South Cedar Street in Port Angeles is one of a half-dozen tsunami evacuation routes in the city. (Paul Gottlieb/Peninsula Daily News)

South Cedar Street in Port Angeles is one of a half-dozen tsunami evacuation routes in the city. (Paul Gottlieb/Peninsula Daily News)

Port of Port Angeles officials identify gaps in preparedness after Cascadia Rising drill

Equipment, communication highlighted in presentation to commissioners on devastating earthquake scenario.

PORT ANGELES — One of the first reactions of Port of Port Angeles employees when the Cascadia Subduction Zone earthquake hits should be to flee to higher ground up South Cedar, West Hill and other city streets designated as tsunami evacuation routes.

West Second, South Lincoln and North Ennis streets, and Strait View Drive, are other tsunami routes in the city.

But it might be wise for port officials to also plan to evacuate the the port’s log-loaders, parked on the waterfront in the tsunami zone, commissioners said at their regular work session Monday.

They said the heavy equipment will prove vital in recovery efforts to clear paths through the catastrophic landscape after it’s hit with a 9.0-magnitude earthquake, which geologists say occurs about once every 500 years, the last being in 1700.

That was just one of several suggestions, including establishment of a reliable communications system, that grew from a presentation to port commissioners Monday on the June 7-10 region-wide Cascadia Rising earthquake drill.

The exercise was intended to test responses of local, state and federal agencies to a 9.0-subduction-zone temblor off the Washington and Oregon coasts, where the Juan de Fuca and North American plates meet under constant seismic pressure.

Commissioners also had some words of their own for agencies that took part in the drill — and said that the port, too, had gaps to fill.

Port Operations Supervisor Dan Shea, who gave the presentation, said the port participated in the exercise by giving the county emergency operations center an update on the faux 8 a.m. quake the morning of June 7.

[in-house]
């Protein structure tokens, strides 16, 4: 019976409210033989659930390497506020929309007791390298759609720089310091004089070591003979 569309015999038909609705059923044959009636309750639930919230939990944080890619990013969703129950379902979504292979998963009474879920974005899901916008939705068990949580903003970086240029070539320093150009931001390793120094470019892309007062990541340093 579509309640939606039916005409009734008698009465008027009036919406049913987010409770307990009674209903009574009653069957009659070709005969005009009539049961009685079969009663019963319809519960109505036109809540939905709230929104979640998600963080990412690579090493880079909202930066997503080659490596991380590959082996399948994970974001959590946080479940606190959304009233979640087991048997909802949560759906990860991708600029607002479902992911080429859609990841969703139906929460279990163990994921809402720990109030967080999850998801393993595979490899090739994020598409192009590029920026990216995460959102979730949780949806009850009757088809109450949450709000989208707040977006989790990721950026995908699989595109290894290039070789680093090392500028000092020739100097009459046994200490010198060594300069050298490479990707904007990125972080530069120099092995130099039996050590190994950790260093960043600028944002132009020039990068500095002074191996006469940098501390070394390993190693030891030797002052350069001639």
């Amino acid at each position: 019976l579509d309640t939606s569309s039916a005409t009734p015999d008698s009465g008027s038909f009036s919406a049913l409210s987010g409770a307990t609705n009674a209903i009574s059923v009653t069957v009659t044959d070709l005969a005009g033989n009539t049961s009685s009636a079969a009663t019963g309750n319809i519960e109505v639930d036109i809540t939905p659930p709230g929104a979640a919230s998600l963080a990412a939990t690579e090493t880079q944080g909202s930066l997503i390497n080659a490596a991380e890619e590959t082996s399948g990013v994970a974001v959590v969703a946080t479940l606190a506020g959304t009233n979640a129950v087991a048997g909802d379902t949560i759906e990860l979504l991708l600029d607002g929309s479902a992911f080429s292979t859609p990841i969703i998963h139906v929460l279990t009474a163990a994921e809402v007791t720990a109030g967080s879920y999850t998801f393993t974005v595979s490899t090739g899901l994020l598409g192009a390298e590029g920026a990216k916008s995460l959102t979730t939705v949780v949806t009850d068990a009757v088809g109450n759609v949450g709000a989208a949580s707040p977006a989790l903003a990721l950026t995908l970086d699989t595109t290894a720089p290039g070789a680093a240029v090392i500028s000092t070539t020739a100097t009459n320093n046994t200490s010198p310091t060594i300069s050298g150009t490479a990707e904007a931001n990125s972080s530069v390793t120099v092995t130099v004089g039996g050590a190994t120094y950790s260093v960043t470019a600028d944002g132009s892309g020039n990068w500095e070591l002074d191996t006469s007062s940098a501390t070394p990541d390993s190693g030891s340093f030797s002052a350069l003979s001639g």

By then, the scenario had Platypus Marine Inc. leveled, Westport Shipyard mostly destroyed — and casualties everywhere.

A port washdown facility was used to decontaminate equipment and personnel from spills spewing from Nippon Paper Industries USA and ruptured Tesoro Terminal tanks about three blocks west of the port administrative building.

“There probably aren’t going to be any phones, and for this scenario, we had phones,” Shea told the commissioners.

The emergency operations center also is in the basement of the county courthouse in an unreinforced brick building, “which is like the worst place you could possibly be,” Commissioner Steve Burke said.

Shea said in a later interview that as part of the exercise, emergency operations center personnel evacuated the courthouse and moved to the port’s William R. Fairchild International Airport — on the scenario’s third day.

The National Guard also queued up in Port Angeles in preparation for the earthquake drill — before the earthquake hit.

“That’s cheating,” commission Chairwoman Colleen McAleer said at the meeting.

“It seems like that ought to have been part of the whole exercise process.”

Military vehicles from Joint Base Lewis-McChord southwest of Tacoma also are expected to help in the aid effort.

Asked by McAleer what the odds are of U.S. Highway 101 — the main thoroughfare into Port Angeles — being passable after the temblor, Shea responded, “It won’t be.”

“That seems kind of crazy,” said McAleer, a former helicopter and fixed-wing Army pilot.

“A realistic response would look somewhat different.”

Keeping the airport operating and water access available via the harbor will be key to the response effort — and fall in the port’s bailiwick.

“After a tsunami, who knows what’s going to happen with [the port’s] docks,” Shea said.

Army personnel determined that keeping Fairchild open and the port’s two water-accessible log ramps intact were important to earthquake-response efforts.

“Rescue craft can roll off those,” Shea said of the ramps.

When the earthquake does strike, port officials at the meeting said employees will see if their families are OK, first and foremost.

But the log loaders will need to be driven to higher ground, Commissioner Connie Beauvais said.

“Somehow we’ve got to get that equipment up there,” she said.

Fuel also will be needed, she said, adding thought should be given to moving the emergency operations center to the airport.

Shea said reliable communication also was an issue during the exercise.

“When everything started happening, everyone found out that communication was breaking down right away,” he said.

Beauvais suggested the port establish its own radio system.

Ham, or amateur, radio cannot be the only available communication, she said.

“We cannot rely on one form of radio.”


Senior Staff Writer Paul Gottlieb can be reached at 360-452-2345, ext. 55650, or at

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